THARTMAN INDTI 501 Copy Right Blog

February 2nd, 2013

Martin Luther King Picture I was able to go online to the following websites. I decided to look at my favorite person Martin Luther King. This monument was recently put up in Washington DC in the past few years and I wanted to look at some pictures that perhaps I could download for free that were made in the 1960’s. I thought that this image would give my readers a little history lesson and provide some information on a great man. The website “Pics4Learning” did give me some free pictures to use. The website “Morgue File” had pictures but really none that interested me. I found many interesting pictures and information on licensure use for the images and that they were free for the public’s use. Some did have creative commons license information on them.

The images I found on some sites had associated fees that came with the use of them and really did not give explicit information if it was ok to use them. I was able to go to the “Pics 4 Learning’s” website pretty well and search the site and look at information on the websites. There really was good information stating that the pictures were free for public use. There was a big announcement stating on the website’s front page that had to do with a disclosure stating that it was okay to use the free pictures on this site. I preferred the use of this site as well and felt more comfortable using it. I found many free images that had information that the pictures were free copy right images that can be downloaded and used by the public for use for educational purposes. One such free images was the Martin Luther King Monument Retrieved from http://pics.tech4learning.com/index.php?search=qsearch&query=washington+monument%27s+in+dc&sfield=1&sorder=desc&viewmode=2&page=3&mult=1

Some sites did have pictures that did have copyrighted images and you could only use them if you sign a license agreement and pay. What I learned by doing my searches was that you must read closely to disclosure statements. The way I went about my search was first, to click on the sites that Dr. Coffman told us to browse and to read carefully what each site had to offer and secondly, I found what really interested me the most. I next found resources and how to use them. Needless to say I was like a kid in a candy store. I was able to pick things out that may not have been good for me and moreover, some that I liked and felt comfortable with. Some did have a disclaimer that states that you can use them if they were made before a certain time frame or in some cases for educational purposes. Most of the disclosure I read was somewhat unfamiliar to me but I did try my best to understand them. I found a picture of Marilyn Monroe and a picture of J.M Cardoso. You may find what he did unique if you too would like to read about him and some of the things that went in New York City in the 1920’s. This is what the information said about his information on the website. The rights information looked like this

Rights Info: No known restrictions on publication. Repository: Library of Congress, Prints and Photographs Division, Washington, D.C. 20540 USA, hdl.loc.gov/loc.pnp/pp.print

There were no restrictions or some restrictions for use because this was in a public library and they displayed that the information was for the public to find out about historical events in certain era etc. The picture of Marilyn Monroe was a public domain image and can be viewed by the public because it was made in the early 1950’s and 1960’s before copy right laws existed. These images are displayed with the site I was able to get them from. I found a beautiful picture of a flower that I wondered if it was okay to print and place on my wall at some point in a frame. It did state it was free. Do you all think that is OK to use it? It did say it was free in the disclaimer for free? I feel that it is OK.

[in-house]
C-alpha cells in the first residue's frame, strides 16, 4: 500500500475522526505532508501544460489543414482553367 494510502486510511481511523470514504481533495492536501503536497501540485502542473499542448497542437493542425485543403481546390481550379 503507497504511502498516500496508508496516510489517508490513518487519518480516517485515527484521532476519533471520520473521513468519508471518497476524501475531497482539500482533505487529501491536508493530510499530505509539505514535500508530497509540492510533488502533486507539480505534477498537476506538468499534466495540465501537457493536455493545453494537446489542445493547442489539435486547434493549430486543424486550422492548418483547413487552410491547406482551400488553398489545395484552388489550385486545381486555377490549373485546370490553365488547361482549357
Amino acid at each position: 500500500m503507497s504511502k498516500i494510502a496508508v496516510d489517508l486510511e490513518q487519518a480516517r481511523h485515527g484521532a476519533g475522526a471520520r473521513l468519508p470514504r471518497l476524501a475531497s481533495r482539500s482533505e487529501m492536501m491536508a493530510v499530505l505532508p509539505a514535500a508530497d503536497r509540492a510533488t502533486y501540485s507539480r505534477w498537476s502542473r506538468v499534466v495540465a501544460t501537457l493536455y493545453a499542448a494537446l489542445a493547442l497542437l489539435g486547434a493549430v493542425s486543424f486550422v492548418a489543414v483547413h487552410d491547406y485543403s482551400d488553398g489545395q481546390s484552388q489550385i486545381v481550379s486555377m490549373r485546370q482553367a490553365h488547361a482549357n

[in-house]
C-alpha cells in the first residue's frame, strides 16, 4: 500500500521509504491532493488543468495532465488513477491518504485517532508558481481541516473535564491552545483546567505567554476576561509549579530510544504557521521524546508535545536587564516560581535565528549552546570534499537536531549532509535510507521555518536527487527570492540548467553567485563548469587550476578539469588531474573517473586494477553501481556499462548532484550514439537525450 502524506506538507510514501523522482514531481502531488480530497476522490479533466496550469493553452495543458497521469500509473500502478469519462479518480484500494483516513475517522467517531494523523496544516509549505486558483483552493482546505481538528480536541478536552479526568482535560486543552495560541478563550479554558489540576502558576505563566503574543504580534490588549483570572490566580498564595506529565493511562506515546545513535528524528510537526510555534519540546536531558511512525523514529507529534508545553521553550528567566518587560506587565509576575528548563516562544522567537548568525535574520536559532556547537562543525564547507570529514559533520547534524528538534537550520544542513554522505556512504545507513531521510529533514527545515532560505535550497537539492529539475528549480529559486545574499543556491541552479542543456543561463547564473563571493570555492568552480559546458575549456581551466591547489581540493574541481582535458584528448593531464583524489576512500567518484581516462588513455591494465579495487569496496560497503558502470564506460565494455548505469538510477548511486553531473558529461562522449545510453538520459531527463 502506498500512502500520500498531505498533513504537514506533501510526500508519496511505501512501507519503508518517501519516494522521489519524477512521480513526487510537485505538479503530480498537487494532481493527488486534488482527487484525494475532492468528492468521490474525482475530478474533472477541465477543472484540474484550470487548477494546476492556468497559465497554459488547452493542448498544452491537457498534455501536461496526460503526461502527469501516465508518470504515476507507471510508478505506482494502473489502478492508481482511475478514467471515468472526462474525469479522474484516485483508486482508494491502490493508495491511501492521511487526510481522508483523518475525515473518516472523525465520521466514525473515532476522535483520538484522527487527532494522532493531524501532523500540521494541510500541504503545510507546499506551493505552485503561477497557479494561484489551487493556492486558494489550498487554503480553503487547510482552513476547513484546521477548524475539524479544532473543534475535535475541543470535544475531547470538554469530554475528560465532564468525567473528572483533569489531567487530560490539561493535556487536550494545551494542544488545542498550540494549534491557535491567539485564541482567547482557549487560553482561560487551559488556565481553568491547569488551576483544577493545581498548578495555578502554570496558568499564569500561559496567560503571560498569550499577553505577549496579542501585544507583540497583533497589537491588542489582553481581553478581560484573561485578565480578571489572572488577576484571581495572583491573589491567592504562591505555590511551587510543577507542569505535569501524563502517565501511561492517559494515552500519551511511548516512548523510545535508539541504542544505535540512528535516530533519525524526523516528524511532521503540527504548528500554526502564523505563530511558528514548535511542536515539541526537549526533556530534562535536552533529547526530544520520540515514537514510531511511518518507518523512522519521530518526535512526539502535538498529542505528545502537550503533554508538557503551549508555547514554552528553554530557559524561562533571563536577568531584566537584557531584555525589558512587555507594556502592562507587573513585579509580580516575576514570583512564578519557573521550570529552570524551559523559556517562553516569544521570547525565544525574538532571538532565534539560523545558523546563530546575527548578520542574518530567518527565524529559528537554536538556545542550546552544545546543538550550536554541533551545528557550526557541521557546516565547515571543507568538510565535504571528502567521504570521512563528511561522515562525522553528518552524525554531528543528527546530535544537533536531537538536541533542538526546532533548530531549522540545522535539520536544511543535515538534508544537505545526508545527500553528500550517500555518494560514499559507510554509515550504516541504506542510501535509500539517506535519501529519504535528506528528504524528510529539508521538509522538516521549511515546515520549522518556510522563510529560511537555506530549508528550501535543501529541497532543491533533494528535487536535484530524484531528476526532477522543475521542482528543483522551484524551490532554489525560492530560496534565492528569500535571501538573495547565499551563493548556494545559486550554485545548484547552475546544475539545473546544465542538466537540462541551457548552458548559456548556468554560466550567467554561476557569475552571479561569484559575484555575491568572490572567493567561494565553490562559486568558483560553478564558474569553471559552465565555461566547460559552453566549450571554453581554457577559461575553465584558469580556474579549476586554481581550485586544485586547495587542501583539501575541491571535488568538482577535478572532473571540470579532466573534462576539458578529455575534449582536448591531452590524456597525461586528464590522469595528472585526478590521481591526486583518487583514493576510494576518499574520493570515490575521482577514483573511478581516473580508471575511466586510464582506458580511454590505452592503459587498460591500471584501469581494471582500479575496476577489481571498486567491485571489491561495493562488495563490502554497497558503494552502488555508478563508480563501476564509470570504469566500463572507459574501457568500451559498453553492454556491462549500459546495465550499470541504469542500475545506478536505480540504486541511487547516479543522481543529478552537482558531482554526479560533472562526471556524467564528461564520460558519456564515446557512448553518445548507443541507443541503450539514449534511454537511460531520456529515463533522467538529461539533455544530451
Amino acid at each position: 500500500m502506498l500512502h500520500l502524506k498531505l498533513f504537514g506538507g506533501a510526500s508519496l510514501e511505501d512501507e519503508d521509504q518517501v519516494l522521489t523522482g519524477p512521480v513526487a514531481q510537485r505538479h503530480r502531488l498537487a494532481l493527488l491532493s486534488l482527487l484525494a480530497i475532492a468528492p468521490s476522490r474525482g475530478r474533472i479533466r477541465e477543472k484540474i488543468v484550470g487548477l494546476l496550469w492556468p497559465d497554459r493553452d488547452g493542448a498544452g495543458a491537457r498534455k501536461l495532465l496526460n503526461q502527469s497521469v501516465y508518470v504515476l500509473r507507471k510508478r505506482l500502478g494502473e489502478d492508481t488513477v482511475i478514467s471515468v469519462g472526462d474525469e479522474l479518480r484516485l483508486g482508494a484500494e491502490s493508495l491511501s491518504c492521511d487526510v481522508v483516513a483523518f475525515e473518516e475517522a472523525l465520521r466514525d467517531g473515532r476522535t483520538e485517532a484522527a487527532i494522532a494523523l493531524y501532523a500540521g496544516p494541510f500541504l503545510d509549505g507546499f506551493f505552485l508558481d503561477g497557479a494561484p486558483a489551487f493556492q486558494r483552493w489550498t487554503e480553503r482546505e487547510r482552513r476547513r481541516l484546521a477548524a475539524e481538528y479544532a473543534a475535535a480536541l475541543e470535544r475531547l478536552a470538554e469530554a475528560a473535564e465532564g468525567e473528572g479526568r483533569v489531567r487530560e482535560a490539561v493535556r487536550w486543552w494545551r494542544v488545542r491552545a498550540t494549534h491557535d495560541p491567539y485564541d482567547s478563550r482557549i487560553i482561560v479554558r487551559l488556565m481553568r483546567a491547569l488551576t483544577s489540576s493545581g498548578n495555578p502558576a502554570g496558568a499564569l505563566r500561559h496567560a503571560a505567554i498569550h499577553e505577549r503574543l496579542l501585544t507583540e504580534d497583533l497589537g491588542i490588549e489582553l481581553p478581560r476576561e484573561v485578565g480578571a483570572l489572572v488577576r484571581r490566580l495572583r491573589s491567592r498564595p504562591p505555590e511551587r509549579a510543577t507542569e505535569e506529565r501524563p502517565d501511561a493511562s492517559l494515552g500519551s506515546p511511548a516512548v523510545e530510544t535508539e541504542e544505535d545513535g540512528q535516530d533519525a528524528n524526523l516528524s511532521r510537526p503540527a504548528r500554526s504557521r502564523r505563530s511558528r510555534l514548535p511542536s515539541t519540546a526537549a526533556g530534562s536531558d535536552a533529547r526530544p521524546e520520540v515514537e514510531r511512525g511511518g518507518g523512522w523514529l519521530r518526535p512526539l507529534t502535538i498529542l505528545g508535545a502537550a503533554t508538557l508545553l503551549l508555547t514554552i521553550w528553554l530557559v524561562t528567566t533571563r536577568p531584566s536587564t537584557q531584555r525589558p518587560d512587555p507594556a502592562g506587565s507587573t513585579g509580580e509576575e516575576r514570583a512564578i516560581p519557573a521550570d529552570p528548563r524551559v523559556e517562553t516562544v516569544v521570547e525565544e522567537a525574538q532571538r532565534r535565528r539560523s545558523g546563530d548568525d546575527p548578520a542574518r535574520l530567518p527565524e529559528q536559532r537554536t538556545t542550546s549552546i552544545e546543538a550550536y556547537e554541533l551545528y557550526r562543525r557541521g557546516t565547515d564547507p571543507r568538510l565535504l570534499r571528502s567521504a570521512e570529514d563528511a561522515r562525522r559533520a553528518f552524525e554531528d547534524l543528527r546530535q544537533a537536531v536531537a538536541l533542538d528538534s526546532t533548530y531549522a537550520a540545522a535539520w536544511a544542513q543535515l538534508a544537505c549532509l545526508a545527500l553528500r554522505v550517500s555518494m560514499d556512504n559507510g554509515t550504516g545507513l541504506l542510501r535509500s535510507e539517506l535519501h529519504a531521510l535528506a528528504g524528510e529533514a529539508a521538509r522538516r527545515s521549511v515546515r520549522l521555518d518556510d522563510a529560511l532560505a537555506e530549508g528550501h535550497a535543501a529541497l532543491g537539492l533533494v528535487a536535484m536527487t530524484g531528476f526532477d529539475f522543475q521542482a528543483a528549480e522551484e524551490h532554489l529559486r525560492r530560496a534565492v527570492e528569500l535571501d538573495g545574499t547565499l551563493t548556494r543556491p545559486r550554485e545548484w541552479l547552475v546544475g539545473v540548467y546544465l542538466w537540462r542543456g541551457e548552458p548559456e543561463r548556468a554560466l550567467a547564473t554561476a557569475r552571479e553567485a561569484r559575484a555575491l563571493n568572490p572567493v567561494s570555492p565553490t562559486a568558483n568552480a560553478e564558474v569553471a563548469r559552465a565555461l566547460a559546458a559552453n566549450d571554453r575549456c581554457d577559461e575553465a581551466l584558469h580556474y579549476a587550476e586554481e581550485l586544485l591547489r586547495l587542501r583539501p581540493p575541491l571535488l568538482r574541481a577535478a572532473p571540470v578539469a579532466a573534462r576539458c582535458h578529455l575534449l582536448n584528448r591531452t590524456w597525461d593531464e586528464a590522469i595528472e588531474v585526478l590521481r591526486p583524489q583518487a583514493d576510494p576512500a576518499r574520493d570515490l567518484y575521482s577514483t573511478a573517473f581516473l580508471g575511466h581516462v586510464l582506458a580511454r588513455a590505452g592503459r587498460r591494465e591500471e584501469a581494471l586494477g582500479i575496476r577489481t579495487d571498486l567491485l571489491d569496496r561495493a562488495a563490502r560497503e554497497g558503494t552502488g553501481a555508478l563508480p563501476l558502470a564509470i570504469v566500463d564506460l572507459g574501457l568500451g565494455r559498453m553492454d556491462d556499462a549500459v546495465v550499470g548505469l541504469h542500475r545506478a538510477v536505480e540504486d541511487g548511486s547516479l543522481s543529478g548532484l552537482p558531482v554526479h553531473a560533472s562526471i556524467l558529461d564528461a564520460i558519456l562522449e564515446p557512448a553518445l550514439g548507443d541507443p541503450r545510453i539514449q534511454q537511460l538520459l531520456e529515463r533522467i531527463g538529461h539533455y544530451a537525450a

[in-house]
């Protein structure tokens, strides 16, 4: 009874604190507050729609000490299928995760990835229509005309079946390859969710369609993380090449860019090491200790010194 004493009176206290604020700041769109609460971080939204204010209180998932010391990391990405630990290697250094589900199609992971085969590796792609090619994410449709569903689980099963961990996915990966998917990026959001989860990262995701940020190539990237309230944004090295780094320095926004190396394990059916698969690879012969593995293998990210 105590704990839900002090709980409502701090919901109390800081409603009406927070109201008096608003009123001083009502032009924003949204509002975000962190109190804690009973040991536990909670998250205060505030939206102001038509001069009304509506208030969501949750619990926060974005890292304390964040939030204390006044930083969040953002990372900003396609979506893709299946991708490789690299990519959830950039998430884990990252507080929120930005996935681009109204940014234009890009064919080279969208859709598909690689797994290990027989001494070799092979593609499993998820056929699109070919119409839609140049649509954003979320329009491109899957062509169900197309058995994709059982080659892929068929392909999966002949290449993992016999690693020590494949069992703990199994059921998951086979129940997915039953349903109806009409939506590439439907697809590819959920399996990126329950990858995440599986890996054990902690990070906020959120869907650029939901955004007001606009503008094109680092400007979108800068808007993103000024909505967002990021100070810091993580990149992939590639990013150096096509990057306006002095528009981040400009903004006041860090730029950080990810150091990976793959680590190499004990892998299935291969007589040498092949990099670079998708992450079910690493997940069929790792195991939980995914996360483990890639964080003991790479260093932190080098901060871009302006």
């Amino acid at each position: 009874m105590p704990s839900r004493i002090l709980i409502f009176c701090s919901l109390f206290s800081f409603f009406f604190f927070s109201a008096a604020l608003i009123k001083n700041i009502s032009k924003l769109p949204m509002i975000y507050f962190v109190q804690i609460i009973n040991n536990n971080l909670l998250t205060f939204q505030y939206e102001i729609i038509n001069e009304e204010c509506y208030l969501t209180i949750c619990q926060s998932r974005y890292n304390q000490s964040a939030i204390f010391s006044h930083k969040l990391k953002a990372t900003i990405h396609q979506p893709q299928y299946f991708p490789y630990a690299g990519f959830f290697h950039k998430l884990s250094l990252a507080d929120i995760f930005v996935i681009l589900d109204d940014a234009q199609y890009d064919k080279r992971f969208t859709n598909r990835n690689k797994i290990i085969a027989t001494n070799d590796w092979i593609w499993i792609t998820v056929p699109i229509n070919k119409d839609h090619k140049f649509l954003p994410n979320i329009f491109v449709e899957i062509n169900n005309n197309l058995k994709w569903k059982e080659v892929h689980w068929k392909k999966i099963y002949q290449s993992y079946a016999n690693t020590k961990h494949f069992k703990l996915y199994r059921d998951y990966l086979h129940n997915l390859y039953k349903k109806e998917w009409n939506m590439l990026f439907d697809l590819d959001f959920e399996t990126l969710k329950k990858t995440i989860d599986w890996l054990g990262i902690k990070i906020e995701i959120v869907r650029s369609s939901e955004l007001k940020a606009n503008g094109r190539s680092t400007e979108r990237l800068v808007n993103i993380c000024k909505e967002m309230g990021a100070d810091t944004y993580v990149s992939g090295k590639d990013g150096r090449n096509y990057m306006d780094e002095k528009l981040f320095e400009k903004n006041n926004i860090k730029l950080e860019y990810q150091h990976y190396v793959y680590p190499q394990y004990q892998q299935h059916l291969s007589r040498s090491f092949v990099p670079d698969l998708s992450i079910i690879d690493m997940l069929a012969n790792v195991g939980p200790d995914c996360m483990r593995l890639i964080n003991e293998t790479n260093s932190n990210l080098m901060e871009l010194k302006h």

You see I am a “digital immigrant”. And just like our readings discussed this week it is mainly because of the time I was born. Yes I am over 30 and maybe even though I don’t feel like I am over 40 I am. My daughter teaches me about technology and Dr Coffman has taught me a lot about some things I know about the use of technology. I do have to go outside of my comfort zone to learn it sometimes. That is also what I share with my students no pain no gain. I am the “new digital immigrant diva” and yes I have to even have to ask sometimes many questions but I am a learner you guys

I found in my search what I would want my students to know. I would want them to know how to information because they are “digital natives” and use it in an ethical manner and know about copyright laws. I want them to have fun using information but do so respectfully. I feel more and more that digital natives are using information for everything especially the ones that are under 30 years old. This information is at the tip of their figures to download information and many do make the mistake of using it for your own use. What I found that you can get in trouble form doing this and get hefty fines. I also found that some sites charge you to use their images but they also give you information on how to use the images at http://www.dreamstime.com/royalty-free-stock-photo-ready

I really liked this website and my searches on this site were fun and easy take a loll at some of the pictures I found to download for free on this site of course you would want to put the site you retrieved them from.http://www.corbisimages.com/Search#mlt=42-33391986&mla=33391986

This site that I searched for the library of congress has pictures that can be used for educational purposes which I found a great site and many pictures were made before copyright laws. Affect http://www.flickr.com/photos/library_of_congress/

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